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Libya continues nationwide anti Coronavirus measures as its first case remains stable – in the shadow of war and an oil stoppage

Visible efforts, making good optics, continue across Libya in an effort to mitigate against the spread of the Coronavirus (Covid-19) – in light of the country announcing its first, and so far, only case on Tuesday night.

In a recorded televised message tonight, internationally recognized Libyan Prime Minister, Faiez Serraj, applauded all these efforts, singling out the health cadres for their efforts – and taking a swipe at Khalifa Hafter for continuing to bomb Tripoli through the health crisis.

Libya’s 73-year old male Coronavirus patient, not of his own doing, has become somewhat of a mini celebrity, being Libya’s first Coronavirus victim. He was visited by the Health Minister accompanied by television cameras while donations of his meals arrived at the Tripoli Central Hospital (Al-Markazi)

Libya’s National Centre for Disease Control (NCDC) had announced that it would conduct follow-up procedures and trace all those who the patient had interacted with since his return to Libya from his trip to Saudi. Today they announced that they had all tested negative for Covid-19.

Libya’s country-wide 6pm until 6am curfew which commenced on 22 March has, on the whole held, but streets can be quite jammed when it is over. Many are crowding to stock up fearing possible shortages. Eastern Libya has a similar curfew in place, watered down from 24 hours due to public pressure.

The Western region curfew excludes all necessary activities such as state, security and health institutions, pharmacies, environmental activities, electricity, energy, communications and transport.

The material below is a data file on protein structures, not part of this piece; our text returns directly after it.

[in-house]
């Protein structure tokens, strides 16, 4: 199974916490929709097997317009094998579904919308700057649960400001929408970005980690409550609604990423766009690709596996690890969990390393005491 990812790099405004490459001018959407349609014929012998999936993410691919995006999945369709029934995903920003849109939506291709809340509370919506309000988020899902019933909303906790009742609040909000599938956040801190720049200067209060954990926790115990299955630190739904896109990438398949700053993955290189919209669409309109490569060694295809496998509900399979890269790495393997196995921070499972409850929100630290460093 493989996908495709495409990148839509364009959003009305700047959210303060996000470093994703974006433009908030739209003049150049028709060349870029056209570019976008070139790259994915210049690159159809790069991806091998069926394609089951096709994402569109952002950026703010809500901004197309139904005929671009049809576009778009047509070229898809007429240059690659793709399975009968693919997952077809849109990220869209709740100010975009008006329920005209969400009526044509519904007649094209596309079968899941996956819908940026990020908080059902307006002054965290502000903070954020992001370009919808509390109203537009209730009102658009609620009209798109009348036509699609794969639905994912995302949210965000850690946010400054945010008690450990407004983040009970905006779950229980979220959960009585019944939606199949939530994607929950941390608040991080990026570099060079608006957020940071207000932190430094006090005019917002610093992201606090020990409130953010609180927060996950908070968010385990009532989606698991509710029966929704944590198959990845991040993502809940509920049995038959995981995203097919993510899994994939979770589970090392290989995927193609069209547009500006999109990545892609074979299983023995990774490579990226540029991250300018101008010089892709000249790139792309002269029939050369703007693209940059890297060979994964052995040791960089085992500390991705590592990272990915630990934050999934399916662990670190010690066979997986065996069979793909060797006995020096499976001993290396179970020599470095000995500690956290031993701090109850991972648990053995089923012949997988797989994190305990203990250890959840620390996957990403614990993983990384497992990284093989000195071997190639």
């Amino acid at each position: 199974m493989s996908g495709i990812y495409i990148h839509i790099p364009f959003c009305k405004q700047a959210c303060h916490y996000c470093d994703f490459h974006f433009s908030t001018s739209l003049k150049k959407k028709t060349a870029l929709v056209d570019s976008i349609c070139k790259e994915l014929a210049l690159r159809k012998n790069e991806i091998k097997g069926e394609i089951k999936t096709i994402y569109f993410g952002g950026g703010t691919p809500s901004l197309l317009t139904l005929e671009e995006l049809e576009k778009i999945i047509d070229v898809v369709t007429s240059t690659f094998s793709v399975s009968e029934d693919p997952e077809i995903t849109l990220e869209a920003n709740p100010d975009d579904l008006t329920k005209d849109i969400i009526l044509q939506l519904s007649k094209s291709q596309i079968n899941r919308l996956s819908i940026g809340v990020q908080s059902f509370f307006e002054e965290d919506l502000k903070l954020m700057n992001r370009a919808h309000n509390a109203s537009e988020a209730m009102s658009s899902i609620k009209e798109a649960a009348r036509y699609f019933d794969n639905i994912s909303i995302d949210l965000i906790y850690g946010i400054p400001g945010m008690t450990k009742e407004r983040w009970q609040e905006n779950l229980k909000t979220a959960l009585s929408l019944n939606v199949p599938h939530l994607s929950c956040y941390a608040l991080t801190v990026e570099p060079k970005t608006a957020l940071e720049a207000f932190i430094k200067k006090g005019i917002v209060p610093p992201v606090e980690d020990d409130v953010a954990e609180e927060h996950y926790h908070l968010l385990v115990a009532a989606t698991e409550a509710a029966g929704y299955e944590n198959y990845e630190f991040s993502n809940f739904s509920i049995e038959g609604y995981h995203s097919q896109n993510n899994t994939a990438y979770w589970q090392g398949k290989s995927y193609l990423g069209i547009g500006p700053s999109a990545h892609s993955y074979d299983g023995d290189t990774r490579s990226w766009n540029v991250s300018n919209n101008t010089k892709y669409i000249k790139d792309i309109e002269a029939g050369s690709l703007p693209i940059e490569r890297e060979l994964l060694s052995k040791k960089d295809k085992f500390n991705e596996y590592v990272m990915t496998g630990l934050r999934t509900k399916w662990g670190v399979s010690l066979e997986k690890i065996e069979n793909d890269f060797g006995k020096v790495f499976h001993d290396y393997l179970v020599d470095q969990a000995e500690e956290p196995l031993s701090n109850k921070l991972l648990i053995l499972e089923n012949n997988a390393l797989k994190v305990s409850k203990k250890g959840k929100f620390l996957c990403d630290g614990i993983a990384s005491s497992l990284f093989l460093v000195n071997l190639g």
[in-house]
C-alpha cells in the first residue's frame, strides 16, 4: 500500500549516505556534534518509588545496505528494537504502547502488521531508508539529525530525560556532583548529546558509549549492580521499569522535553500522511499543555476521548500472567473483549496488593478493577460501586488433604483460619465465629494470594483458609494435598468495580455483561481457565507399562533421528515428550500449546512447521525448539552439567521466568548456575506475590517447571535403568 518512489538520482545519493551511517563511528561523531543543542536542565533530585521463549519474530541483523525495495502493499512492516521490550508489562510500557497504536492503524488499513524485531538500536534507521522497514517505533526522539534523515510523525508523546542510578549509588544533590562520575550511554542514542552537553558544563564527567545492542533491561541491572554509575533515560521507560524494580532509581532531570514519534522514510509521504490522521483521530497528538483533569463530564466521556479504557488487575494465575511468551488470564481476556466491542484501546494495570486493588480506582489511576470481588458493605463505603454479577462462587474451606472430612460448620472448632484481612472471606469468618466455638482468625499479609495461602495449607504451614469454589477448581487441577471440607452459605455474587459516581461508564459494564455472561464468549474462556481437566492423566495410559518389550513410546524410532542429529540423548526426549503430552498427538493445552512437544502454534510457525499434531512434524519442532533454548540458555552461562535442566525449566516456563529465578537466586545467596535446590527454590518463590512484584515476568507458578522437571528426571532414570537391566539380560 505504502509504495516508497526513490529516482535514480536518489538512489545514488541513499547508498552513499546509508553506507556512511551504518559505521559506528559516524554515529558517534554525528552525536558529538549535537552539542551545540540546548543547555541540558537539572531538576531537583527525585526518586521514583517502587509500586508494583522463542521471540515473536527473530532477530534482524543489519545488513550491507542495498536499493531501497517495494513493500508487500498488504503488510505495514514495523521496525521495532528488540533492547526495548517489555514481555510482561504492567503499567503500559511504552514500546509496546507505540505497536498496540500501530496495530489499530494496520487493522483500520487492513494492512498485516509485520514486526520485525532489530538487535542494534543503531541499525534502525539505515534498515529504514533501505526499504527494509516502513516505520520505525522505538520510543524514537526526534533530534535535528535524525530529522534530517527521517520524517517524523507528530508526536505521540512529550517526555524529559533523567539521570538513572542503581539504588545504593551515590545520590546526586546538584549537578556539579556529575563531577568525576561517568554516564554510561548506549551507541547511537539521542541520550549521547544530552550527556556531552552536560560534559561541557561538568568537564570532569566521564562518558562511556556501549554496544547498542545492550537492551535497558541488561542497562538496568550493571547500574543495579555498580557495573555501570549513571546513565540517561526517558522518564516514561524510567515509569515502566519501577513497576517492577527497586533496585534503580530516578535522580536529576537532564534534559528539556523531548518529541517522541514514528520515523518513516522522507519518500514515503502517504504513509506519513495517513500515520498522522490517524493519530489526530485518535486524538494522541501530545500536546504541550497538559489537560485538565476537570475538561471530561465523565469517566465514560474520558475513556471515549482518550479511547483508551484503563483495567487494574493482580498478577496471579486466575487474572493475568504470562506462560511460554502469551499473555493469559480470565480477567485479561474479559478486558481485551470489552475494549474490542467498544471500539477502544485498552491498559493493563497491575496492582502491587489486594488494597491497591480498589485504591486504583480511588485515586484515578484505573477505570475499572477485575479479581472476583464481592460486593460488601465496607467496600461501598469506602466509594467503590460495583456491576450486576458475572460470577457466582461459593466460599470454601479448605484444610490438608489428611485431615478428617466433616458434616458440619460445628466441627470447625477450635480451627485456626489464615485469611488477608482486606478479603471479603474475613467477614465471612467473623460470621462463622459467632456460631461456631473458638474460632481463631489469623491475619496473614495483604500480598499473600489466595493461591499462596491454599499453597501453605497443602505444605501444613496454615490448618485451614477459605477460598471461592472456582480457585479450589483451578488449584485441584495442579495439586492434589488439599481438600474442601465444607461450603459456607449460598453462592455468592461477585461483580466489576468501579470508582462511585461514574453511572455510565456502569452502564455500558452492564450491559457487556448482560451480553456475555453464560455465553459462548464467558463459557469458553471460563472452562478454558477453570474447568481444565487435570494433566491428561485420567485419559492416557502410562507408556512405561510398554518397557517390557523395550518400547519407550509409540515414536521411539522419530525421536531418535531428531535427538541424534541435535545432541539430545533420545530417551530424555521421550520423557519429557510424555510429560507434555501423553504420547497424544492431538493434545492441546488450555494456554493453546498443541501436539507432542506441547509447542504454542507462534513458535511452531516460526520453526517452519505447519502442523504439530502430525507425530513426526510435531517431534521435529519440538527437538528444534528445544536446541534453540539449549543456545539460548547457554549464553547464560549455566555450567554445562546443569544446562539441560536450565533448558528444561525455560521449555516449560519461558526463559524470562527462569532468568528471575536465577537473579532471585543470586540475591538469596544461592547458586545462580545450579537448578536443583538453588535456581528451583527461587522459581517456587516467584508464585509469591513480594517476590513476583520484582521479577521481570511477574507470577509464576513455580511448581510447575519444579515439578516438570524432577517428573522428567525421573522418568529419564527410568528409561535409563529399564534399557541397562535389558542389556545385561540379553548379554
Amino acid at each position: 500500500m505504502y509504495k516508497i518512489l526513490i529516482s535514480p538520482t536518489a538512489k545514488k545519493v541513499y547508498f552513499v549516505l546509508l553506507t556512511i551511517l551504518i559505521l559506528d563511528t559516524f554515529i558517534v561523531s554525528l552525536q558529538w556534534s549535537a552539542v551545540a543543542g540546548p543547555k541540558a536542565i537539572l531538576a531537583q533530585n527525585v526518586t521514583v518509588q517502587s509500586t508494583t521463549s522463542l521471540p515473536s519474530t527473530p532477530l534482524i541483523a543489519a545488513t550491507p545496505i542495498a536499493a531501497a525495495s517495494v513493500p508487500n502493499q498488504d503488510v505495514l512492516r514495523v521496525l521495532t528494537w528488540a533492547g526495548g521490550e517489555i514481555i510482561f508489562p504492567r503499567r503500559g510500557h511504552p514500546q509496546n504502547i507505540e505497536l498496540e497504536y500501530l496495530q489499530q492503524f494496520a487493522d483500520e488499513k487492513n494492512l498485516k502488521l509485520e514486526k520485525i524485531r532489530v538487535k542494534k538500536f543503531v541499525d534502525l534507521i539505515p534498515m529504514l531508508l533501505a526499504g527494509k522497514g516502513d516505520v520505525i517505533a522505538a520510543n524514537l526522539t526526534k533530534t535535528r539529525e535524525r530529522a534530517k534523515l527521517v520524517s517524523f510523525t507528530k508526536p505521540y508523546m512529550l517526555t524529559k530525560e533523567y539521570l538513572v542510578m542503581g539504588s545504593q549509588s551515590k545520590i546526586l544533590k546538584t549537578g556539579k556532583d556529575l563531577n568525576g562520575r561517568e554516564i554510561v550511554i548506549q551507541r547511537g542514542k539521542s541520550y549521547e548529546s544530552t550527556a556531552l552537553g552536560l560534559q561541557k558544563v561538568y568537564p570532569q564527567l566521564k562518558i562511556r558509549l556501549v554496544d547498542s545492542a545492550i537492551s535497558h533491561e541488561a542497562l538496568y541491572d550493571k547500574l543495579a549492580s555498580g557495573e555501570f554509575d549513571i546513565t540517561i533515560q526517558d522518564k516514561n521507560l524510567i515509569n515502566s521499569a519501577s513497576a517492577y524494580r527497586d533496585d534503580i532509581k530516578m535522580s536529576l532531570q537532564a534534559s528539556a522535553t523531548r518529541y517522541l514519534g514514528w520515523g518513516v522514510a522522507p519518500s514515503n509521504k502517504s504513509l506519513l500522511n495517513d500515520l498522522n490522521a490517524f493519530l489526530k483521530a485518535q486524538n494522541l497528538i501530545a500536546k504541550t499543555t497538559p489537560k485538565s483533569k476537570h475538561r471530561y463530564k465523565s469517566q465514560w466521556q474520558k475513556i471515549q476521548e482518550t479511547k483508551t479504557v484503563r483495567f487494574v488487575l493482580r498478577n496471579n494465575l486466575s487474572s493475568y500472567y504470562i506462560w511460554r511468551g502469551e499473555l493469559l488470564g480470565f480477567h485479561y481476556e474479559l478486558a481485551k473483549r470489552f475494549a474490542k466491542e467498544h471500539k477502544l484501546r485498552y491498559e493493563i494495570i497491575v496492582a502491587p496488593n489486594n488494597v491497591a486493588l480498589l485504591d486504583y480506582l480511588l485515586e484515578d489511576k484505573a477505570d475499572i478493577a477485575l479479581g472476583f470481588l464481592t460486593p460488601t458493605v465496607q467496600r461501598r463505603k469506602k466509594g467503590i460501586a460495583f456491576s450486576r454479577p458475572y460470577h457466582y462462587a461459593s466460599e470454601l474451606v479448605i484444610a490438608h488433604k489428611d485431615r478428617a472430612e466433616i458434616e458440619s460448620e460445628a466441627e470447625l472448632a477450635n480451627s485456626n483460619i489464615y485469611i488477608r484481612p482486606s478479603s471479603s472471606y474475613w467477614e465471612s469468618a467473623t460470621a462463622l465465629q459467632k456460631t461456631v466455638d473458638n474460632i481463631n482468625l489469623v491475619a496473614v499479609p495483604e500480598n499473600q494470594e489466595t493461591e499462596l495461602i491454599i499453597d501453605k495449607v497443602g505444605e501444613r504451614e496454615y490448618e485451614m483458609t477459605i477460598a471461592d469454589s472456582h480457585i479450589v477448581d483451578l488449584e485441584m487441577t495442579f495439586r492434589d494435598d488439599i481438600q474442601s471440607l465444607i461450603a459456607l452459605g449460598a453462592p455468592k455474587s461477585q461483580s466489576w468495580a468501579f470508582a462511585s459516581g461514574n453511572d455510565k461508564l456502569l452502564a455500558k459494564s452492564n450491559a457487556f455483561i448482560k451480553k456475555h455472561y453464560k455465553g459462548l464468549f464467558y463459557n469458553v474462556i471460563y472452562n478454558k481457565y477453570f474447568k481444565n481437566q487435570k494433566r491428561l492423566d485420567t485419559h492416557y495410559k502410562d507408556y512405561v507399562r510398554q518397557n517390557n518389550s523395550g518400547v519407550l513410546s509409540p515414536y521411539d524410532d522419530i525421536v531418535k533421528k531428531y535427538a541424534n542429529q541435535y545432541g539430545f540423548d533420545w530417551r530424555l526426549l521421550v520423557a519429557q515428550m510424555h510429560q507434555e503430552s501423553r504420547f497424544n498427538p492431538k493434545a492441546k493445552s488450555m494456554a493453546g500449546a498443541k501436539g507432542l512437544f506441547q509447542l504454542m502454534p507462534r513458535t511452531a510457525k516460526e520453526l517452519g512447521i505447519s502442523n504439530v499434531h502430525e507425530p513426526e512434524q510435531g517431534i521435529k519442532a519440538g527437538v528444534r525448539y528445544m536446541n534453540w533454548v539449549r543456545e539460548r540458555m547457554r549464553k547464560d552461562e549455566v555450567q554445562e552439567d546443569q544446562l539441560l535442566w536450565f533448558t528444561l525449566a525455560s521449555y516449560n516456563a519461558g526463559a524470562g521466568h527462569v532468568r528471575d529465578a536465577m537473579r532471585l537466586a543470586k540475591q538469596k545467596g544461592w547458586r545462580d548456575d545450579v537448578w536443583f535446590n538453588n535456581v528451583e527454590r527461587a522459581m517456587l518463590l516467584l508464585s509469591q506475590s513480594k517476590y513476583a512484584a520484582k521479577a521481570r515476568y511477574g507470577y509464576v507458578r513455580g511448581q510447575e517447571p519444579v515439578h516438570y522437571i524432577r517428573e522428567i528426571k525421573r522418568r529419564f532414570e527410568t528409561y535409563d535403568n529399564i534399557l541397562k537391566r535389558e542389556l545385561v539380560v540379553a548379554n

It closed all mosques for all prayer times, educational institutions, cafes, restaurants, events halls, clubs, entertainment centres and commercial outlets.

It also banned funerals, weddings and mass transport but makes exceptions for food companies and outlets, bakeries, petrol stations – during non-curfew hours.

State institutions that are needed for life to continue must operate with minimum staffing and prevent large gatherings of staff.

The curfew called on state security and justice entities to implement the curfew and warned that curfew breakers will be liable to punishment under existing laws. Some municipalities have been strickter in its implementation than others. Some curfew breakers have been fined or their cars confiscated.

There has been no shortage of public service announcements, online videos and pamphlets about mitigating the virus ranging from social distancing to hand washing.

There has been a huge effort to sterilize roads and public buildings and spaces, markets and parks. Municipalities have come into their own during the crisis, often leading in their local efforts leaving the central state behind.

Seven nation-wide quarantine centres are being hurriedly put up including Tripoli, Zliten, Zuwara, Misrata, Benghazi and Ghadames.

Moreover, the general public have also been getting behind the efforts with grassroot efforts to finance or supply medical goods, manufacture face masks, deliver provisions, money and bread.

Sadly, however, while this continues at one level, the war for Tripoli continues with another night of fighting reported overnight – in total violation and disregard for the humanitarian pause called for by the international community and UNSMIL – and agreed to by the two fighting parties.

Libya’s financially debilitating oil stoppage has also continued from January costing the nation nearly US$ 4 bn so far, the National Oil Corporation reports.

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